Padres: After slow start, Jurickson Profar is red-hot

(Photo by Sean M. Haffey/Getty Images)
(Photo by Sean M. Haffey/Getty Images) /

Jurickson Profar started horribly slow with the Padres, but he’s been one of the hottest hitters over the last month.

Ever since Tommy Pham was injured in the series finale against the Diamondbacks, the Padres haven’t missed a beat in left field as one of the most unlikely sources has stepped in admirably. In a roundabout manner, Jake Cronenworth garnered more playing time filling in for Eric Hosmer at first, moving Jurickson Profar off of second when Hosmer returned.

However, Profar has pretty much been the Padres everyday left fielder since Pham’s injury, and after starting 3-for-37 in the first 11 games, the offseason acquisition has put together a .319/.370/.542 line with five home runs and 14 RBI over the last 24 games. His .912 OPS was good for a 145 OPS+ and 39 total bases.

He’s been a terrific bottom of the order guy, helping to get on-base ahead of Trent Grisham and Fernando Tatis Jr., which has been a major contributor as to why the Padres have been scoring so many runs. A closer look at his numbers reveals that he’s not doing anything special. In fact, he’s posting a career-low 22.1 percent hard-hit rate, but his 13.4 strikeout rate is among the top seven percent in the league.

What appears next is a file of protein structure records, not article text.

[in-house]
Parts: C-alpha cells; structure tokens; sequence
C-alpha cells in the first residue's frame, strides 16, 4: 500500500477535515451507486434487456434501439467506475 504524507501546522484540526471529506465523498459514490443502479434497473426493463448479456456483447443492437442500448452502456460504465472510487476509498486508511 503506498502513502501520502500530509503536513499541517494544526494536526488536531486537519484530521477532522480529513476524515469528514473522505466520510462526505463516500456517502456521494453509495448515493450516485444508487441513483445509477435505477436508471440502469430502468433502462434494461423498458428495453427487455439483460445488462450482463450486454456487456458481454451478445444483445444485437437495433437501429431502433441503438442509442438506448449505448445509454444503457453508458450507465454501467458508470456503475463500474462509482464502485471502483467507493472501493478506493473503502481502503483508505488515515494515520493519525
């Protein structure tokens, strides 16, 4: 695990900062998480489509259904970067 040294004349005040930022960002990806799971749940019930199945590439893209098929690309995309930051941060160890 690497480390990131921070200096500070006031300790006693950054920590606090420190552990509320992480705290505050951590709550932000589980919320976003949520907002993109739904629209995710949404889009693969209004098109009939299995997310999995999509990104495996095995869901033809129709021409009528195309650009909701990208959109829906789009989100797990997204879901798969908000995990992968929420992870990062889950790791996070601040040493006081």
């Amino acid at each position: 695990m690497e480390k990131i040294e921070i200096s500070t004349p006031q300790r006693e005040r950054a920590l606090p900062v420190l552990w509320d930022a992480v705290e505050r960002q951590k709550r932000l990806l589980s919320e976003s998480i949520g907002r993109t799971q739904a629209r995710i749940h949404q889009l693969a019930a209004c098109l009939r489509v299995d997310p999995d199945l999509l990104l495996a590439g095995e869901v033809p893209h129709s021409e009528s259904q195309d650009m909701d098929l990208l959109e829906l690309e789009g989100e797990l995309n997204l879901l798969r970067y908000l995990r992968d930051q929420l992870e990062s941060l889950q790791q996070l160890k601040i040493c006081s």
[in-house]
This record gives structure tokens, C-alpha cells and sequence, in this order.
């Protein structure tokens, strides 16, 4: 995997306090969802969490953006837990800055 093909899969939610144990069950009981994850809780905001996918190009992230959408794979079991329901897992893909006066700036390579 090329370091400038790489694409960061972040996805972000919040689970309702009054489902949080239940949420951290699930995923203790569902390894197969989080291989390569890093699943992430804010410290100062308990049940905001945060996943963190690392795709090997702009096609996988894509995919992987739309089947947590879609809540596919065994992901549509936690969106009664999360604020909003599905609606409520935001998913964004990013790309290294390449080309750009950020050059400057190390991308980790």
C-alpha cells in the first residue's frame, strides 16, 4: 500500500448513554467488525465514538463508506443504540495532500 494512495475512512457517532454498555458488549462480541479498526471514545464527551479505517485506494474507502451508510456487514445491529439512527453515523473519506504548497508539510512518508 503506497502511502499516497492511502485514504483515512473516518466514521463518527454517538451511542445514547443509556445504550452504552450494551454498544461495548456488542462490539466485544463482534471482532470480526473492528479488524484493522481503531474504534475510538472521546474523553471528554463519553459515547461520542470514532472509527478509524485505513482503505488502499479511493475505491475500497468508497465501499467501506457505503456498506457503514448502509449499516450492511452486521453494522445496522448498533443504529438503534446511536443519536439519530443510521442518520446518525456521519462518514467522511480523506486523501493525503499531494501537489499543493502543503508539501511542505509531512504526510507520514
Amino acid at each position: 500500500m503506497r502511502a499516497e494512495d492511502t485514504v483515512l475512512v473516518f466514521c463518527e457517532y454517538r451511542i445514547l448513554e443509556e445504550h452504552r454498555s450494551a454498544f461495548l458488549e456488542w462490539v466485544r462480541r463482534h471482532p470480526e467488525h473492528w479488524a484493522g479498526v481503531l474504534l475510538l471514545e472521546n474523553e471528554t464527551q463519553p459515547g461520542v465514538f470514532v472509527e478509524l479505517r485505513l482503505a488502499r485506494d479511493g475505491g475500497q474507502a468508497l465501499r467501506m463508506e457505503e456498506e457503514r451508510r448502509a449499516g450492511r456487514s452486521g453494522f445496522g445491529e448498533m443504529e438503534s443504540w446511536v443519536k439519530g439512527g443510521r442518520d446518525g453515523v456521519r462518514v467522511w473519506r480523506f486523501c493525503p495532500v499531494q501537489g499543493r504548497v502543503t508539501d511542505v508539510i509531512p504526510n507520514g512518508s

Pure and simple, he’s a contact hitter who’s seeing approximately 4.24 pitches per plate appearance. Entering play on Thursday, Profar’s average sat at an unimpressive .239, but we forget how much of a hole he was in those first two weeks.

In comparison to his breakout year in 2018, here’s a quick snapshot of his StatCast statistics side-by-side with the 2020 numbers in bold.

  • Barrel Percentage: 5.0% vs. 4.2%
  • Exit Velocity: 87.3 MPH vs. 87.1 MPH
  • Launch Angle: 12.4 degrees vs. 14.7 degrees
  • Sweet Spot: 33.6 percent vs. 34.7 percent
  • Fastball Average: .265 vs. .283
  • Breaking Ball Average: .254 vs. .200
  • Offspeed Average: .222 vs. .167

Profar is utilizing all parts of the field quite well, and balls are landing in for hits. It’s amazing to think that if the league had begun on time, there was a small chance that the Padres cut him to shed his salary because of the reported concerns about his throwing ability at second. He’s had a positive influence on this team, and it’ll be interesting to see if the team wants him back in the offseason.

Next. Cronenworth the next Ben Zobrist?. dark

It’s a small sample size to go off of in this shortened season, but it’s still an impressive turnaround for Profar, nonetheless.